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Thursday 24 August 2017
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Nanogrids, Microgrids, and Big Data: The Future of the Power Grid

Report: Rakesh Sinha
Published : Wednesday 09 August, 2017 09:40 PM
Nanogrids, Microgrids, and Big Data: The Future of the Power Grid

Developing technology is like driving a race car: You push the machinery as fast as it’ll go, and if you can avoid a crash, a prize awaits you at the finish line. For engineers, the reward is sometimes monetary, but more often it’s the satisfaction of seeing the world become a better place.

Thanks to many such engineers driving many such race cars, a lot of progress is about to happen in an unexpected spot: the electricity sector. The power grid’s interlocking technological, economic, and regulatory underpinnings were established about a century ago and have undergone only minimal disruption in the decades since. But now the industry is facing massive change.

Most observers are only vaguely aware of the magnitude of this overhaul, perhaps because it’s a hard story to tell. It doesn’t translate well to a set of tweets. Many people have come to think of the electric-utility business in much the same way they think of their taxes—boring, tedious, and somehow, always costing more money.

What’s happening in this industry stems from technology improvements, economic forces, and evolving public priorities. As the changes dig away at the very foundation of the electricity sector, the results are likely to be anything but boring. Yet they may well cost you more money.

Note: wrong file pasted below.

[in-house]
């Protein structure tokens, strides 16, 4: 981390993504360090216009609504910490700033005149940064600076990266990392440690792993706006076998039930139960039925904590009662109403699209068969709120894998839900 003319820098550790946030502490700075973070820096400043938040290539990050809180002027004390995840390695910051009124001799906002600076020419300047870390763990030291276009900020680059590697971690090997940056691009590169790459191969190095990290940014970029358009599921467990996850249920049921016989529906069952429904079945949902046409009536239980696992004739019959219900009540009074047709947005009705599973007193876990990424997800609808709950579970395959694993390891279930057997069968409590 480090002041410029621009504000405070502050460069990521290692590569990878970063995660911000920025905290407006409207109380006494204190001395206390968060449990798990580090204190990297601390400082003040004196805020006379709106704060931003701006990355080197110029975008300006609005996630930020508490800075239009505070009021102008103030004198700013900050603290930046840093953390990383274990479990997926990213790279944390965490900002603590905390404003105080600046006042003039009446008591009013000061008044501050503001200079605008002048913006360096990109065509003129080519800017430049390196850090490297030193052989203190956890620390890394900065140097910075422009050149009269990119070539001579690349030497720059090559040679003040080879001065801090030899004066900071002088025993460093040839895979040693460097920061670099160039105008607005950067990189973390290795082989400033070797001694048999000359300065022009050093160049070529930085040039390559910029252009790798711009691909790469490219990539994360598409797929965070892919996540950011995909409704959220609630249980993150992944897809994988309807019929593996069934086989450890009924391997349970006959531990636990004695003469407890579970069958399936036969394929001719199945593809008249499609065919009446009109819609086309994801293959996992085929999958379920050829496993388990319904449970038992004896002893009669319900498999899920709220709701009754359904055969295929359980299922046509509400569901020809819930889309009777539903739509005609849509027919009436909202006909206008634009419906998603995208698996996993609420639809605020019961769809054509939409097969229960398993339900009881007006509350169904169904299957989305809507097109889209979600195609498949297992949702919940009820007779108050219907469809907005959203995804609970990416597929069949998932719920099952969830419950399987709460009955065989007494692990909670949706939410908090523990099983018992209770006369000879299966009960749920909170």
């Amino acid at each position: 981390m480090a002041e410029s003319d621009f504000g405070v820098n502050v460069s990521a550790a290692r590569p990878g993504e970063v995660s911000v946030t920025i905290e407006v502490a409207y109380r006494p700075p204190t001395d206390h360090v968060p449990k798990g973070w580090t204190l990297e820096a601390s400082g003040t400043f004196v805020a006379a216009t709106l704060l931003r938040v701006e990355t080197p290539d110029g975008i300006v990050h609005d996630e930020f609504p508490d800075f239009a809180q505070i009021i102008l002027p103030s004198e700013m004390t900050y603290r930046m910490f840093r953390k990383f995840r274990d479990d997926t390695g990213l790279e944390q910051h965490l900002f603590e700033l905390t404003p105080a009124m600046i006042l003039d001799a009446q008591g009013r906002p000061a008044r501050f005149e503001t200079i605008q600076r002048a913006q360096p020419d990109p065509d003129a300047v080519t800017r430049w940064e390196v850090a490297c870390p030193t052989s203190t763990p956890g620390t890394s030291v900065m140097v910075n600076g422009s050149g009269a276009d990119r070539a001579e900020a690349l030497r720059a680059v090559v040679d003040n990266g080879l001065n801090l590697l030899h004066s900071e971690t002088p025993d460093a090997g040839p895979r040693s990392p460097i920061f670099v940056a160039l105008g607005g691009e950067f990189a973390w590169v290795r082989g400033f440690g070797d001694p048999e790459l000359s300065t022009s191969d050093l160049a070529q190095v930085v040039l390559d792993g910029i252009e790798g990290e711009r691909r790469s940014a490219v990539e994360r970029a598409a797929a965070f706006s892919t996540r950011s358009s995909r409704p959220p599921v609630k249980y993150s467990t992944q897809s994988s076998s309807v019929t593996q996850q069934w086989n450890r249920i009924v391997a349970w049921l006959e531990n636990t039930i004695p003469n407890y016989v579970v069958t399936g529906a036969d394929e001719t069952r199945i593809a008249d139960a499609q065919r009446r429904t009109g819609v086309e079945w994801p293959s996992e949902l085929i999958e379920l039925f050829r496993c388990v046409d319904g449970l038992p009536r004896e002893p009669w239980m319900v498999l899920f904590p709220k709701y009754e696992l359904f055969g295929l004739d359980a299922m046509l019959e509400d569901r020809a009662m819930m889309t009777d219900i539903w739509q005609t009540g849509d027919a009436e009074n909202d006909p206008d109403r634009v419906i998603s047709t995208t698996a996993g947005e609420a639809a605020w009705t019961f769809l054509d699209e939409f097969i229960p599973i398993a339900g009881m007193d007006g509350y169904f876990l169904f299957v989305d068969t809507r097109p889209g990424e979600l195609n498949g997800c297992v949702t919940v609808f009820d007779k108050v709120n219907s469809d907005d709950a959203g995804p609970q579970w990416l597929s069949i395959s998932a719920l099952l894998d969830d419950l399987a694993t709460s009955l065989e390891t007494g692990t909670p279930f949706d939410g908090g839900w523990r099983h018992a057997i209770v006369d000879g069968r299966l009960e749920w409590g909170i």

For about a century, affordable electrification has been based on economies of scale, with large generating plants producing hundreds or thousands of megawatts of power, which is sent to distant users through a transmission and distribution grid. Today, many developments are complicating that simple model.

At the top of the list is the availability of low-cost natural gas and solar power. Generators based on these resources can be built much closer to customers. So we are now in the early stages of an expansion of distributed generation, which is already lessening the need for costly long-distance transmission. That, in turn, is making those new sources cost competitive with giant legacy power plants.

Distributed generation has long been technically possible. What’s new now is that we are nearing a tipping point, beyond which, for many applications, distributed generation will be the least costly way to provide electricity.

While it certainly helps, the declining cost of renewables and gas-fired electricity is not all that’s spurring this change. To be competitive, the entire distributed system will have to work well as a whole. Quite a few technological advances are coming together to make that possible: advanced control systems; more compact, smarter, and efficient electrical inverters; smart electricity meters and the burgeoning Internet of Things; and the ever-growing ability to extract actionable information from big data.

 

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